- The Korpfjell stood out as the single most disappointing development of the year, a highly-anticipated well in an unexplored area that was thought to hold massive volumes. But it turned up an uncommercial amount of natural gas.
- “It’s been very disappointing for everyone,” John Olaisen, an analyst at ABG Sundal Collier Holding ASA, said in a Bloomberg interview.
- The industry is not giving up hope yet – it has another busy drilling year in 2018, with more wells planned.

5. Kurdistan oil exports in focus

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- The seizure of the Kirkuk oil fields by Iraqi forces sent a jolt through the oil market on Tuesday.
- Kurdistan has been exporting between 500,000 and 600,000 bpd through Turkey for several years, using its own pipeline system that it constructed.
- There were reports of a brief outage of 350,000 bpd after Iraqi government forces moved in. There are conflicting reports on whether production and exports have been restored with Baghdad now in control. The Kurdish government said it would not impede exports.
- Mediterranean refiners would be most affect by any disruption, with Kurdish oil exported via a Turkish port in Ceyhan on the Mediterranean coast.
- The Iraqi government wants to export oil through its own pipeline system, but it needs repair.
- The FT reported that the Iraqi government approached BP (NYSE: BP) this week to develop the Kirkuk oil fields, although BP’s CEO somewhat disputed that report.

6. High-yield energy debt is back

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- New debt issuance in the high-yield energy sector is surging in October, a sign that investors are willing to roll the dice again on some risky shale drillers.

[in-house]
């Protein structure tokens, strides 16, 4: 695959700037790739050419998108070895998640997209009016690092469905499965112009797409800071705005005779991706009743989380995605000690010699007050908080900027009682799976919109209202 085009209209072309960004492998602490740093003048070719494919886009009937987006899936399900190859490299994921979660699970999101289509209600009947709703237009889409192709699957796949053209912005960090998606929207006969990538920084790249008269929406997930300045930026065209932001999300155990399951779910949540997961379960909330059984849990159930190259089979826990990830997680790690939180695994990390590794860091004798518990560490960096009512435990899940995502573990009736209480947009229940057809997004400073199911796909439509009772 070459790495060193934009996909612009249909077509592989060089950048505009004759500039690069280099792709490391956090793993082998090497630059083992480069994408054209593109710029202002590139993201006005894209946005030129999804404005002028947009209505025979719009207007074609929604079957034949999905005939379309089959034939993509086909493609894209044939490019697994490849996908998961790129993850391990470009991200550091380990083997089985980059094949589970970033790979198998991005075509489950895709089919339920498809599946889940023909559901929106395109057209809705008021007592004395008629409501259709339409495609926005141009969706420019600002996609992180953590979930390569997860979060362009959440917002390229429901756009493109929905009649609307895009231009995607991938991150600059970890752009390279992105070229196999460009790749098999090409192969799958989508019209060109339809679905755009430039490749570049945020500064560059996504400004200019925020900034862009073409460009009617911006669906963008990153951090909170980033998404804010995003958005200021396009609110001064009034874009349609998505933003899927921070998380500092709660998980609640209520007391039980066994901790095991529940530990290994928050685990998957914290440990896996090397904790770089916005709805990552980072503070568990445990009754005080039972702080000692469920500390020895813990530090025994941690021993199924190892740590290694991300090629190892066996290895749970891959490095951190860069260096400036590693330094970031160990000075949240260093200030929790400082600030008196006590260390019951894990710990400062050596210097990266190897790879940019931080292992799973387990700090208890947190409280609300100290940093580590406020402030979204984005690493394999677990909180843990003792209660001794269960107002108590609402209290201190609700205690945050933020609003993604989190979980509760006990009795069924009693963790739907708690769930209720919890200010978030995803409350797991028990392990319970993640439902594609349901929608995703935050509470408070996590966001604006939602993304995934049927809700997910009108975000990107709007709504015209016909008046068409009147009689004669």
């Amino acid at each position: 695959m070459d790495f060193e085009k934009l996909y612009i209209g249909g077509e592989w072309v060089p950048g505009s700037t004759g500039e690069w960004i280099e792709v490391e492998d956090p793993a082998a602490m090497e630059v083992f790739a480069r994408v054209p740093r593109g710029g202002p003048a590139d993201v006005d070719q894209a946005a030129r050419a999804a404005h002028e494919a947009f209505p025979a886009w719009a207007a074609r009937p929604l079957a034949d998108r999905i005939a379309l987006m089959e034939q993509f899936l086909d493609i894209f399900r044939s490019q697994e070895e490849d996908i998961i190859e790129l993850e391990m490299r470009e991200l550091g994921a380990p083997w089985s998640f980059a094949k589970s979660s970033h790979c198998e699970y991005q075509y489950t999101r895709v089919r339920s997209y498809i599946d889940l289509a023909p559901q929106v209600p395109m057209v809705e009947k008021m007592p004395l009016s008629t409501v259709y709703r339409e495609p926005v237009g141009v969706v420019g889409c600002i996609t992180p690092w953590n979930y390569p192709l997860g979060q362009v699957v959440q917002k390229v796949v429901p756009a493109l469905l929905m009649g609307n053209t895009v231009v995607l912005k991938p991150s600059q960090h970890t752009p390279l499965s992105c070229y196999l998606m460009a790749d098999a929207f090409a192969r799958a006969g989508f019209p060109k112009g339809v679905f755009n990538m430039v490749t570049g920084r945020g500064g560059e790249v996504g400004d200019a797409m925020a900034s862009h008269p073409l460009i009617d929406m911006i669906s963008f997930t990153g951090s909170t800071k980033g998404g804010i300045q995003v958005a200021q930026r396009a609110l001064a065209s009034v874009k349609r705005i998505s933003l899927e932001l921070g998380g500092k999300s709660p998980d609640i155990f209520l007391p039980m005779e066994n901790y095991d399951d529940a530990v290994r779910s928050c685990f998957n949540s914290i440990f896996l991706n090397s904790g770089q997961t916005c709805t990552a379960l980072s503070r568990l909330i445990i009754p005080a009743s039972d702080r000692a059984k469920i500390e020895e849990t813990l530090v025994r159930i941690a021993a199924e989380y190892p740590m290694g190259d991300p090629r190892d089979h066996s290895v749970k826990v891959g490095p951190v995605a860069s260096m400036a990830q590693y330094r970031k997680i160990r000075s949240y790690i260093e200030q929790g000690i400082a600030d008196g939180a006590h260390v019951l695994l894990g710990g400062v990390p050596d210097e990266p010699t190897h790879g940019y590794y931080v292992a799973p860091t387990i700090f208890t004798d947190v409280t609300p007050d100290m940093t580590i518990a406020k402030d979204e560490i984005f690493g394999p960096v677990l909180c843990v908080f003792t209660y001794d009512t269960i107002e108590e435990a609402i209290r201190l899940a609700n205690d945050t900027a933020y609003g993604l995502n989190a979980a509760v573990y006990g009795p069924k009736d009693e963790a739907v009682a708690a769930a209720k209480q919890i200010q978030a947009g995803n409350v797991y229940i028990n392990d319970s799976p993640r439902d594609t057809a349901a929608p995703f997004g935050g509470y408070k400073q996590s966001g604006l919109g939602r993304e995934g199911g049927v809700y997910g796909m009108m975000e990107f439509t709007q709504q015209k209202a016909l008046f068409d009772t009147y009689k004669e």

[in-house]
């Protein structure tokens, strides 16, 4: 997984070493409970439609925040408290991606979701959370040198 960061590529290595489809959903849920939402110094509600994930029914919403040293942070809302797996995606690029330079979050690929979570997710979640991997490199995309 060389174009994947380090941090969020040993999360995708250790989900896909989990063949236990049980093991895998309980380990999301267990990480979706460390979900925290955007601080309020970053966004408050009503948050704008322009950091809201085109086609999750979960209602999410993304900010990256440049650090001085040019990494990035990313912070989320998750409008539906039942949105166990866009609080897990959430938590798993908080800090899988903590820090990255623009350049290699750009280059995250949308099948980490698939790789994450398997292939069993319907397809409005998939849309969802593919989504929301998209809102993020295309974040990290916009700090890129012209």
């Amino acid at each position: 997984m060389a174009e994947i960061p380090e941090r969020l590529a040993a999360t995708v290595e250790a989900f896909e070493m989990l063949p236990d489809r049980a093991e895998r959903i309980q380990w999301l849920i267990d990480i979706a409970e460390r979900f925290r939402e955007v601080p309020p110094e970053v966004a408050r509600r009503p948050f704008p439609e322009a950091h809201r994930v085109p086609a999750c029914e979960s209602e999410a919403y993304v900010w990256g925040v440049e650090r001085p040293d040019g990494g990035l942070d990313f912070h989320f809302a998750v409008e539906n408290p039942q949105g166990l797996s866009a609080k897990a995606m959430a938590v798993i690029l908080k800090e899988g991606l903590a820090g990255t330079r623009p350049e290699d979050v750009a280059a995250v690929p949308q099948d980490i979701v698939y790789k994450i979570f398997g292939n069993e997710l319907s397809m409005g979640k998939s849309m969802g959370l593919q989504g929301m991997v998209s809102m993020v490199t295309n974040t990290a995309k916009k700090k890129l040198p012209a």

- October is only half-way done and it is on track to be the largest month for debt issuance in years.
- Yields for the sector are way down from the dark days of 2016, standing at about 5.5 percent. Back in early 2016, when oil prices crashed below $30 per barrel, yields on the high-yield energy sector debt spiked to about 10 percent.
- New debt issuance and low yields can be attributed to “survivorship bias,” as Bloomberg Gadfly notes – the most distressed drillers have been forced out of business. The Bank of America Merrill Lynch U.S. High Yield Energy Index is about a fifth smaller than it used to be.
- But the spike in new issuance suggests the sector is back in business. More than 90 percent of debt issuance in the third quarter was to refinance existing debt. It is also not surprising the recent uptick in issuance occurred at a time when oil prices jumped above $50 per barrel, allowing risky drillers to roll over debt at reasonable levels.

7. Time needed to drill a shale well not falling anymore

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- There are growing signs that the “efficiency gains” achieved by the U.S. shale industry are starting to reach their limits.
- Production per rig is falling, after peaking last year. The Eagle Ford in particular has seen a steep drop in productivity per rig. But as the FT notes, that metric is clouded by the fact that there has been a huge leap in the number of drilled but uncompleted wells (DUCs). The Eagle Ford’s DUC list, for example, has climbed 20 percent this year.
- However, the FT also points out that the time it takes to drill a shale well had been declining for years, but has recently leveled off. Between 2013 and 2016, E&Ps stepped up pad drilling, or drilling multiple wells from a single pad, reducing the time needed to move rigs around to drill the next well.
- There are a series of other metrics all pointing in the same direction: the shale industry is running out of ways to become more efficient.

That’s it for this week’s Numbers Report. Thanks for reading, and we’ll see you next week.